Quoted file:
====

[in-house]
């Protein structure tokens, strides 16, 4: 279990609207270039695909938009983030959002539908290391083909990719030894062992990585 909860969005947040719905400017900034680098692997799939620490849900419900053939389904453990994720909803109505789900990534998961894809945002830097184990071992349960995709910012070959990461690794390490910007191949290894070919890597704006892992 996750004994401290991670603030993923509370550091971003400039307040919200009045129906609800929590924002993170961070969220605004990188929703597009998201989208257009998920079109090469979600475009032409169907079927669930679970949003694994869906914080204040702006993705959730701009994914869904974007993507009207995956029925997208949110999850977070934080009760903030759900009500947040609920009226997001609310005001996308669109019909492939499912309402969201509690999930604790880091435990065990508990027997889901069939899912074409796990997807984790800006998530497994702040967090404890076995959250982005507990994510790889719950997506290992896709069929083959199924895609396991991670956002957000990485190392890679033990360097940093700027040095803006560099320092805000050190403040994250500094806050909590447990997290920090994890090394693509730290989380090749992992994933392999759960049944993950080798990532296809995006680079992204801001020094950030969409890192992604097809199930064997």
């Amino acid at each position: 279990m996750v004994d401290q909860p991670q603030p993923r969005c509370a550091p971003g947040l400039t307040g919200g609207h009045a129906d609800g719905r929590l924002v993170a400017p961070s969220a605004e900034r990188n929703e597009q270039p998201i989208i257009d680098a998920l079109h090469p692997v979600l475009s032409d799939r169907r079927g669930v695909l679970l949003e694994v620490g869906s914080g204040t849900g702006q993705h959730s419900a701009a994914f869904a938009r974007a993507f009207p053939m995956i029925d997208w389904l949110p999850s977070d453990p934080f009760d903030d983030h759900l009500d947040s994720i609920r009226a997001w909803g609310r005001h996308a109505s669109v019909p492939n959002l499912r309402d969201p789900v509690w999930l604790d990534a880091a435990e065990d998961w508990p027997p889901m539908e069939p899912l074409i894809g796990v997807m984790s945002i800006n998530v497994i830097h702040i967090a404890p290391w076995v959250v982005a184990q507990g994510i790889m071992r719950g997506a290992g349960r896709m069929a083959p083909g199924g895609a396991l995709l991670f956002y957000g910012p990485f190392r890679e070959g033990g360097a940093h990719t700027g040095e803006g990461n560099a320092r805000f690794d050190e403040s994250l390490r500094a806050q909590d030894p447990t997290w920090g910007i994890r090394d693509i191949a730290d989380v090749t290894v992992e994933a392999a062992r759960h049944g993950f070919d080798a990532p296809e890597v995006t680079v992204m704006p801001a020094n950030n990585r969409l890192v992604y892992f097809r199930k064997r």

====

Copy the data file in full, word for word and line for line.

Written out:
[in-house]
């Protein structure tokens, strides 16, 4: 279990609207270039695909938009983030959002539908290391083909990719030894062992990585 909860969005947040719905400017900034680098692997799939620490849900419900053939389904453990994720909803109505789900990534998961894809945002830097184990071992349960995709910012070959990461690794390490910007191949290894070919890597704006892992 996750004994401290991670603030993923509370550091971003400039307040919200009045129906609800929590924002993170961070969220605004990188929703597009998201989208257009998920079109090469979600475009032409169907079927669930679970949003694994869906914080204040702006993705959730701009994914869904974007993507009207995956029925997208949110999850977070934080009760903030759900009500947040609920009226997001609310005001996308669109019909492939499912309402969201509690999930604790880091435990065990508990027997889901069939899912074409796990997807984790800006998530497994702040967090404890076995959250982005507990994510790889719950997506290992896709069929083959199924895609396991991670956002957000990485190392890679033990360097940093700027040095803006560099320092805000050190403040994250500094806050909590447990997290920090994890090394693509730290989380090749992992994933392999759960049944993950080798990532296809995006680079992204801001020094950030969409890192992604097809199930064997």
């Amino acid at each position: 279990m996750v004994d401290q909860p991670q603030p993923r969005c509370a550091p971003g947040l400039t307040g919200g609207h009045a129906d609800g719905r929590l924002v993170a400017p961070s969220a605004e900034r990188n929703e597009q270039p998201i989208i257009d680098a998920l079109h090469p692997v979600l475009s032409d799939r169907r079927g669930v695909l679970l949003e694994v620490g869906s914080g204040t849900g702006q993705h959730s419900a701009a994914f869904a938009r974007a993507f009207p053939m995956i029925d997208w389904l949110p999850s977070d453990p934080f009760d903030d983030h759900l009500d947040s994720i609920r009226a997001w909803g609310r005001h996308a109505s669109v019909p492939n959002l499912r309402d969201p789900v509690w999930l604790d990534a880091a435990e065990d998961w508990p027997p889901m539908e069939p899912l074409i894809g796990v997807m984790s945002i800006n998530v497994i830097h702040i967090a404890p290391w076995v959250v982005a184990q507990g994510i790889m071992r719950g997506a290992g349960r896709m069929a083959p083909g199924g895609a396991l995709l991670f956002y957000g910012p990485f190392r890679e070959g033990g360097a940093h990719t700027g040095e803006g990461n560099a320092r805000f690794d050190e403040s994250l390490r500094a806050q909590d030894p447990t997290w920090g910007i994890r090394d693509i191949a730290d989380v090749t290894v992992e994933a392999a062992r759960h049944g993950f070919d080798a990532p296809e890597v995006t680079v992204m704006p801001a020094n950030n990585r969409l890192v992604y892992f097809r199930k064997r």